Mike Lynch is trying to turn the tables on Meg Whitman.
He believes that the chief executive of Hewlett-Packard has underestimated his appetite for a fight that, given the seriousness of the allegations being made by Whitman, is far from the usual sort of corporate spat that erupts from time to time.
This has all the hallmarks of turning into mortal combat, which means it's doubtful both can survive to live another day in the corporate world. One of them will come off worse, fatally so for their reputation and careers, and both are determined it's not going to be them. Of course, in slugging it out it's also possible that both will suffer wounds from which they never recover.
The lunge from Lynch on Friday was to insist that far from him being the one with awkward questions to answer it's Whitman who is ultimately going to be the boss under the spotlight.
Whitman may have the corporate power house of HP lawyers behind her (although I hope it's a different bunch of HP lawyers than the ones who signed off the company's disastrous acquisition of Autonomy in the first place) but Lynch has all the money and pure aggression he needs to take on HP, a company that has regularly proved in recent years to be one of America's worst.
Having launched a shock and awe attack on Tuesday against Lynch (without actually naming him), Whitman runs the risk that this will be just one more HP management decision that proves unwise, imprudent and disproportionate a bit like buying Autonomy in the first place.
Central to Lynch's retaliation is a question over what he identifies from HP's admittedly vague accusations as $100m of disputed annual revenues. How you get from that number to a write-down of $5.8bn doesn't add up, according to Lynch. Listening to him this is either a fairly arcane debate about differences in US and UK accounting standards or a fairly clumsy attempt by HP to shift the blame for Autonomy's rapid decline since it came under its ownership.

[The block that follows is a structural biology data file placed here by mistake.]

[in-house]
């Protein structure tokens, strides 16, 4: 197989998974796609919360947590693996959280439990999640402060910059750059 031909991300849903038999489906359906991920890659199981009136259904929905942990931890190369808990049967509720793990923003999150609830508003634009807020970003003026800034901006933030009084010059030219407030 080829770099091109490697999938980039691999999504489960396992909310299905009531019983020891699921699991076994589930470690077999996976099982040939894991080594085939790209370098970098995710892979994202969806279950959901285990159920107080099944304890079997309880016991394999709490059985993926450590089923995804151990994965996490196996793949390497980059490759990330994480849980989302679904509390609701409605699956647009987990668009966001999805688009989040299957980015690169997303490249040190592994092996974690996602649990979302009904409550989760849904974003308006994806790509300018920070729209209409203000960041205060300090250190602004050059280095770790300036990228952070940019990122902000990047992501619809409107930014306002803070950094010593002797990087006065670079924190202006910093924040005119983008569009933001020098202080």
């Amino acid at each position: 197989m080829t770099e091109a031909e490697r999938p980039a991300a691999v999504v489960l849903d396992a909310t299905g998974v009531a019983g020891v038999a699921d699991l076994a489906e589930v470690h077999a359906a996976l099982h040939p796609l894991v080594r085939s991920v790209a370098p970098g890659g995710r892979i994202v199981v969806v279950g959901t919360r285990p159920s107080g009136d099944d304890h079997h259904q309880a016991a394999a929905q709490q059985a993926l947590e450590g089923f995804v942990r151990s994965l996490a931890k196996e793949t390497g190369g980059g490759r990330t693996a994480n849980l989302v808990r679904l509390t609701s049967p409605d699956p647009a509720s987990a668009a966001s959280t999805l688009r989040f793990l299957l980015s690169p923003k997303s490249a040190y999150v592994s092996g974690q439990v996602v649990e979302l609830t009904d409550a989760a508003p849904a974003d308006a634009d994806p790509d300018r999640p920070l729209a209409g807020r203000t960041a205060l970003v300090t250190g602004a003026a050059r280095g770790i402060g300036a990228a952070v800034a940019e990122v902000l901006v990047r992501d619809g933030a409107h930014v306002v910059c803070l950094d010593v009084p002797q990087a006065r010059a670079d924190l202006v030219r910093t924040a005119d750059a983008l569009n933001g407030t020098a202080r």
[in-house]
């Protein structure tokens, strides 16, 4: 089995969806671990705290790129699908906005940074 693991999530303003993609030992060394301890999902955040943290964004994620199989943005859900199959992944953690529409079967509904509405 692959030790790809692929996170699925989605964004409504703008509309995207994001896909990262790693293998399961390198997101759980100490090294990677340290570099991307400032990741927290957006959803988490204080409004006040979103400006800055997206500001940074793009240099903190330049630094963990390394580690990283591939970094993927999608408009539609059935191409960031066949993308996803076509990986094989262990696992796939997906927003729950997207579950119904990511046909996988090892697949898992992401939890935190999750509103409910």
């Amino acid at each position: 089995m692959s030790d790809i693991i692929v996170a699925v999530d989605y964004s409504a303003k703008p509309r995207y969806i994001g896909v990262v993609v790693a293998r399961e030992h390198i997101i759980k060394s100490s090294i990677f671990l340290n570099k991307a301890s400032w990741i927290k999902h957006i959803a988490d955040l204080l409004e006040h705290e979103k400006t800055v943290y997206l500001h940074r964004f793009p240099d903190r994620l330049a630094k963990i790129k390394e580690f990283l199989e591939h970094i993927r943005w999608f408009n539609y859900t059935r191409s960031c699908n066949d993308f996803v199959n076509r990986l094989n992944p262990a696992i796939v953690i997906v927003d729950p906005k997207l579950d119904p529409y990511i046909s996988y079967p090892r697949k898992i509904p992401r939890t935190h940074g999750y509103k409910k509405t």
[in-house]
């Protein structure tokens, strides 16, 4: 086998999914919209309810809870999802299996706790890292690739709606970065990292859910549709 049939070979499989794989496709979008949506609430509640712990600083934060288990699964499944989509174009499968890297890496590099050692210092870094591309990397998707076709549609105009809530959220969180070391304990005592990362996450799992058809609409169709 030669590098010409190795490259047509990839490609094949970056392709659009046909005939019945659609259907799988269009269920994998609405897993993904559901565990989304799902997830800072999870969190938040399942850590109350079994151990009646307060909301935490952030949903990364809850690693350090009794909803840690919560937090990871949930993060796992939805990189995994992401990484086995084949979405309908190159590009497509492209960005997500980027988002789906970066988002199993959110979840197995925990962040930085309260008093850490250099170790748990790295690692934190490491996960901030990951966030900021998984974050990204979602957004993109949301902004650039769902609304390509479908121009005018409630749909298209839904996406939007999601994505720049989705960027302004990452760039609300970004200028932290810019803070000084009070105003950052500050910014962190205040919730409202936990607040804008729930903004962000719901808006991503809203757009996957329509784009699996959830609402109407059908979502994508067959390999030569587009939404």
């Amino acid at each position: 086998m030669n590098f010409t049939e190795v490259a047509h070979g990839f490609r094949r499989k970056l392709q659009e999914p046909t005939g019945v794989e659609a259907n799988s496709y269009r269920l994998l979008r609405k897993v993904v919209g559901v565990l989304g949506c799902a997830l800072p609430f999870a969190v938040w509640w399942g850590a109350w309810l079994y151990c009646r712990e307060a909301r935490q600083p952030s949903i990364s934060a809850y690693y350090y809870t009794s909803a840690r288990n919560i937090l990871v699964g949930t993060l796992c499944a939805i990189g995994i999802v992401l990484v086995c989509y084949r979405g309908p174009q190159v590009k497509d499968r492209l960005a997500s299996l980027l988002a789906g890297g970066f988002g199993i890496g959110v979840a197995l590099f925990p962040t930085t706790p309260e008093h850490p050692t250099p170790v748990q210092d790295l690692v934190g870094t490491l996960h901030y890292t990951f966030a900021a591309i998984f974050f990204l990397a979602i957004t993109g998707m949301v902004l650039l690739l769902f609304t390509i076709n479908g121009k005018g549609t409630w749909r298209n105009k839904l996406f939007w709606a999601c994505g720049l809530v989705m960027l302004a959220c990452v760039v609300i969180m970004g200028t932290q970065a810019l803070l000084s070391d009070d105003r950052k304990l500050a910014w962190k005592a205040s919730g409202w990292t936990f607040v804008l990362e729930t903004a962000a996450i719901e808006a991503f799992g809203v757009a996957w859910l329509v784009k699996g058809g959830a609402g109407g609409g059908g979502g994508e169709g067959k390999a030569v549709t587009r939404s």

The reality may well lie somewhere in between. While an independent quoted company in the FTSE 100 (FTSE Index: EO100.FGI - news) , Autonomy came under consistent criticism from some analysts that its accounts did not give a completely accurate picture of the company's performance, although its own shareholders and auditors were not rattled.
At the same time HP has had a disastrous track record both in terms of acquisitions, which have been written down in value one after another, and in executing its own strategy, which has flip-flopped from one thing to another.
Bring the two together and you have a dangerous cocktail.
The real crime in all of this is probably the decision by Whitman's now humbled predecessor, Leo Apotheker, to buy Autonomy for what even Lynch yesterday admitted was a "full price". Since then things have gone from bad to worse, with Autonomy staff leaving in droves to escape the Kafkaesque nightmare of HP's bureaucracy.
They say most mergers and acquisitions are value-destroying as buyers rarely understand fully what they're getting and there's no reason to believe this one was any different other than being a more egregious example than most that have gone before.
= Cracks still showing in system of regulation =
Just as Vince Cable likes to play to the gallery, his Coalition colleague Michael Fallon is just as capable of doing the same thing. Fallon's remark on Thursday night that Cable "slips his electronic tag occasionally" went down well at the Institute of Directors on Pall Mall. But his other remarks, including that the Coalition should be in the business of government, not the government of business struck a more meaningful chord.
As did his observation that "A huge part of the financial crisis was the failure of regulation". This echoes recent statements from both the Prime Minister and the Chancellor that have been overtly supportive of banks. The regulators' failings have been largely forgotten or brushed over. They don't make profits or pay bonuses (on the whole) so have less political value. But in forgetting their failings we are doomed to repeat them. Already I can see how the gaps left by the tripartite system could still be repeated under the newly empowered Bank of England.
This regulatory system will have the Treasury, Financial Policy Committee, Prudential Regulatory Authority and the Financial Conduct Authority all doing their own thing and are far from certain to be consistent. The problems continue.